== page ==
(Reuters) – TikTok will begin requiring accounts belonging to U.S. government departments, politicians and political parties to be verified and will ban videos aimed at campaign fundraising, the short-form video app said on Wednesday.
The move comes as TikTok, owned by China’s ByteDance, and other social media platforms are working to clamp down on political misinformation ahead of the U.S. midterm elections in November, after years of being criticized for allowing such content to flourish on their services.
Political accounts can submit a request for verification, TikTok said, and the company will also work to confirm the authenticity of profiles it believes belong to politicians or political parties.
A verified account, indicated by a blue check mark on TikTok and other platforms like Twitter, means the platform has confirmed the ownership of the account.
TikTok has long faced scrutiny from U.S. lawmakers, who have questioned the Chinese-owned app’s safeguards of user data. The app has also sought to preserve its image as a place for dance videos and comedy skits, and has banned political advertising since 2019.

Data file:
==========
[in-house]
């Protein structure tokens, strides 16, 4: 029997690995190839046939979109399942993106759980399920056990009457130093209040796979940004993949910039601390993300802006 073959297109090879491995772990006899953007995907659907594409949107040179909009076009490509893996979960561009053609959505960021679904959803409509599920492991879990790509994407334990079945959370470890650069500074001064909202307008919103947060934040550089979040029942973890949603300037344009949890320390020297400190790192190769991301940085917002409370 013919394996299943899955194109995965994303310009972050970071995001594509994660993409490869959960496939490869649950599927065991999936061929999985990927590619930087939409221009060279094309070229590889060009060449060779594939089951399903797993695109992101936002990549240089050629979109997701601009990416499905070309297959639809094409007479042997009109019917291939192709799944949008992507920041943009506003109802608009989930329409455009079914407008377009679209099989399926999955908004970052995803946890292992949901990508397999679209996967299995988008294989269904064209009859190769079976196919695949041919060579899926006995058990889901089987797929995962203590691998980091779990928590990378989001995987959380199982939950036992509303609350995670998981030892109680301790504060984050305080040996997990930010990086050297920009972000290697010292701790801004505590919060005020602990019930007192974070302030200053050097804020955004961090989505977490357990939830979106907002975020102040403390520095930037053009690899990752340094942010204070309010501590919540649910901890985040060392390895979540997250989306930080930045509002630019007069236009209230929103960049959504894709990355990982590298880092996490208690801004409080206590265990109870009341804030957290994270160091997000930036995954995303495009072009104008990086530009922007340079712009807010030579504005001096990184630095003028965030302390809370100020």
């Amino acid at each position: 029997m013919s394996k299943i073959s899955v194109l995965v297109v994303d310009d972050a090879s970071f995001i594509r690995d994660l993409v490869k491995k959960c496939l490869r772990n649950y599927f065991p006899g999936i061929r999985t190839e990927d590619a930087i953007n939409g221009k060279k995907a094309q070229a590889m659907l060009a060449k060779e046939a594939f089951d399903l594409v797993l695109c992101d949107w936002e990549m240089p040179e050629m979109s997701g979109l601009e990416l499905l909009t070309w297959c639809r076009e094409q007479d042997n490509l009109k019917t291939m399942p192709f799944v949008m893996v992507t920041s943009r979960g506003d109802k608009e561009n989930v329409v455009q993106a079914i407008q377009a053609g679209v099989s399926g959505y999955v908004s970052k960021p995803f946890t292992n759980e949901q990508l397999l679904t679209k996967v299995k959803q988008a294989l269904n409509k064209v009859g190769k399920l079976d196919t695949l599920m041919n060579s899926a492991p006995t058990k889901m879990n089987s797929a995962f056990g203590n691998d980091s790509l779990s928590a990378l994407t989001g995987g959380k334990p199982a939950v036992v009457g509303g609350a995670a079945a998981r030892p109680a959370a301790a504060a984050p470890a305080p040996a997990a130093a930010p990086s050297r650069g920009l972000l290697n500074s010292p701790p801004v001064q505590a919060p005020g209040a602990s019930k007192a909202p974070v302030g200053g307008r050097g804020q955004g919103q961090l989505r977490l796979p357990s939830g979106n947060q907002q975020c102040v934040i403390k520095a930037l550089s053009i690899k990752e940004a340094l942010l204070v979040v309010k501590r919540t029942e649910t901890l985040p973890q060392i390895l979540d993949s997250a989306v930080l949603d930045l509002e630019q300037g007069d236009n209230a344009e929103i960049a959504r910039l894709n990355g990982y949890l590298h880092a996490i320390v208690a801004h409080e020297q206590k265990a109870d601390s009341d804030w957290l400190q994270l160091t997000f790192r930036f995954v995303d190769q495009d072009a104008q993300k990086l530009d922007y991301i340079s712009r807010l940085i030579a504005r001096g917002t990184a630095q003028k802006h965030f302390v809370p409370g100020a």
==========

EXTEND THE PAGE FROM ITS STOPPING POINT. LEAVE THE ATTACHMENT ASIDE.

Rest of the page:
To help enforce the ban, accounts belonging to politicians and parties will automatically be prevented from accessing advertising features, TikTok said in a blog post.
TikTok said it will update its policies to prohibit campaign fundraising. Content that will be banned under the new policy includes videos from politicians soliciting donations or political parties directing users to make a donation on their website.
The accounts will also be prohibited from using money-making features available to influencers on the app, like digital payments and gifting.